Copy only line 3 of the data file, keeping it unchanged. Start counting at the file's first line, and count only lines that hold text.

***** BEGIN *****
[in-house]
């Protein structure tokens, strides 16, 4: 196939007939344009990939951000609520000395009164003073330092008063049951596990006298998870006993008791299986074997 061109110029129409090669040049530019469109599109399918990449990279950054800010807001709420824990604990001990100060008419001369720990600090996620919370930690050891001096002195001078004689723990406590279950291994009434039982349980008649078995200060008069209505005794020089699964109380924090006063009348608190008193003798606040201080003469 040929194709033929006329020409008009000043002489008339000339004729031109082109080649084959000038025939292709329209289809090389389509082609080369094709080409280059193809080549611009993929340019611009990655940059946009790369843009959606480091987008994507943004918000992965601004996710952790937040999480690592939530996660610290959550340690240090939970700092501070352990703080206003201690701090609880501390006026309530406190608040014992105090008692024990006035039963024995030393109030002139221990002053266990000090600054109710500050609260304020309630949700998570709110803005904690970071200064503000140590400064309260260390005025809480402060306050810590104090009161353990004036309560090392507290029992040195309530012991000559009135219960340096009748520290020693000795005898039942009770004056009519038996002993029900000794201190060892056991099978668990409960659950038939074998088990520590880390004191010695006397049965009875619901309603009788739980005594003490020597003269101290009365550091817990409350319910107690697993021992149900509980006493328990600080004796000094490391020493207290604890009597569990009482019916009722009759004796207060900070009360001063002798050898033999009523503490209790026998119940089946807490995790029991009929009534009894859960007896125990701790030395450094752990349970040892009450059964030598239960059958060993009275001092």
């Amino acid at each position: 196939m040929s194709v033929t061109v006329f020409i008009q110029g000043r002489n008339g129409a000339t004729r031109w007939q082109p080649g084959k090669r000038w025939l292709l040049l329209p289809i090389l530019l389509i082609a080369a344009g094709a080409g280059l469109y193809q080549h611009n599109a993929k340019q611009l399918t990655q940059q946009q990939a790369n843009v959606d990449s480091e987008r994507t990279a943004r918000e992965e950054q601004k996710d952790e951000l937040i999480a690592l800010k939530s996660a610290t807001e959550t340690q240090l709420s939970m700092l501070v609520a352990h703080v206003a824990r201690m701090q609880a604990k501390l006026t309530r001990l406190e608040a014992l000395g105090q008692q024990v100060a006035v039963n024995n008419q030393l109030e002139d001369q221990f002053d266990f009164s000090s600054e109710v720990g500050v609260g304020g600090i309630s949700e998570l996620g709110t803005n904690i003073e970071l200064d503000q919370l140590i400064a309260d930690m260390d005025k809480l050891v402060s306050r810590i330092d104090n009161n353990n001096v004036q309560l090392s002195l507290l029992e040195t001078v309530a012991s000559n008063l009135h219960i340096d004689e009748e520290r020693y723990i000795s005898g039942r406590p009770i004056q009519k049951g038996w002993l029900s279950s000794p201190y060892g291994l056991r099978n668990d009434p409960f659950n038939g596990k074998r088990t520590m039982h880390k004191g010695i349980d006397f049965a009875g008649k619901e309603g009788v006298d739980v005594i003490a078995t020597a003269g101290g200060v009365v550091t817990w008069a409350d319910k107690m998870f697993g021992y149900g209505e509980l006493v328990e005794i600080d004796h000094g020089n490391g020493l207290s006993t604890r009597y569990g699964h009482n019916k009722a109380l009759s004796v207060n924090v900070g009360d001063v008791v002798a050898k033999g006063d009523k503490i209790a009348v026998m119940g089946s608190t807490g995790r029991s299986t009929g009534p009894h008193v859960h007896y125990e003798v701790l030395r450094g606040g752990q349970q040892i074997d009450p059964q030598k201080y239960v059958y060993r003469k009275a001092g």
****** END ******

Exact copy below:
């Amino acid at each position: 196939m040929s194709v033929t061109v006329f020409i008009q110029g000043r002489n008339g129409a000339t004729r031109w007939q082109p080649g084959k090669r000038w025939l292709l040049l329209p289809i090389l530019l389509i082609a080369a344009g094709a080409g280059l469109y193809q080549h611009n599109a993929k340019q611009l399918t990655q940059q946009q990939a790369n843009v959606d990449s480091e987008r994507t990279a943004r918000e992965e950054q601004k996710d952790e951000l937040i999480a690592l800010k939530s996660a610290t807001e959550t340690q240090l709420s939970m700092l501070v609520a352990h703080v206003a824990r201690m701090q609880a604990k501390l006026t309530r001990l406190e608040a014992l000395g105090q008692q024990v100060a006035v039963n024995n008419q030393l109030e002139d001369q221990f002053d266990f009164s000090s600054e109710v720990g500050v609260g304020g600090i309630s949700e998570l996620g709110t803005n904690i003073e970071l200064d503000q919370l140590i400064a309260d930690m260390d005025k809480l050891v402060s306050r810590i330092d104090n009161n353990n001096v004036q309560l090392s002195l507290l029992e040195t001078v309530a012991s000559n008063l009135h219960i340096d004689e009748e520290r020693y723990i000795s005898g039942r406590p009770i004056q009519k049951g038996w002993l029900s279950s000794p201190y060892g291994l056991r099978n668990d009434p409960f659950n038939g596990k074998r088990t520590m039982h880390k004191g010695i349980d006397f049965a009875g008649k619901e309603g009788v006298d739980v005594i003490a078995t020597a003269g101290g200060v009365v550091t817990w008069a409350d319910k107690m998870f697993g021992y149900g209505e509980l006493v328990e005794i600080d004796h000094g020089n490391g020493l207290s006993t604890r009597y569990g699964h009482n019916k009722a109380l009759s004796v207060n924090v900070g009360d001063v008791v002798a050898k033999g006063d009523k503490i209790a009348v026998m119940g089946s608190t807490g995790r029991s299986t009929g009534p009894h008193v859960h007896y125990e003798v701790l030395r450094g606040g752990q349970q040892i074997d009450p059964q030598k201080y239960v059958y060993r003469k009275a001092g």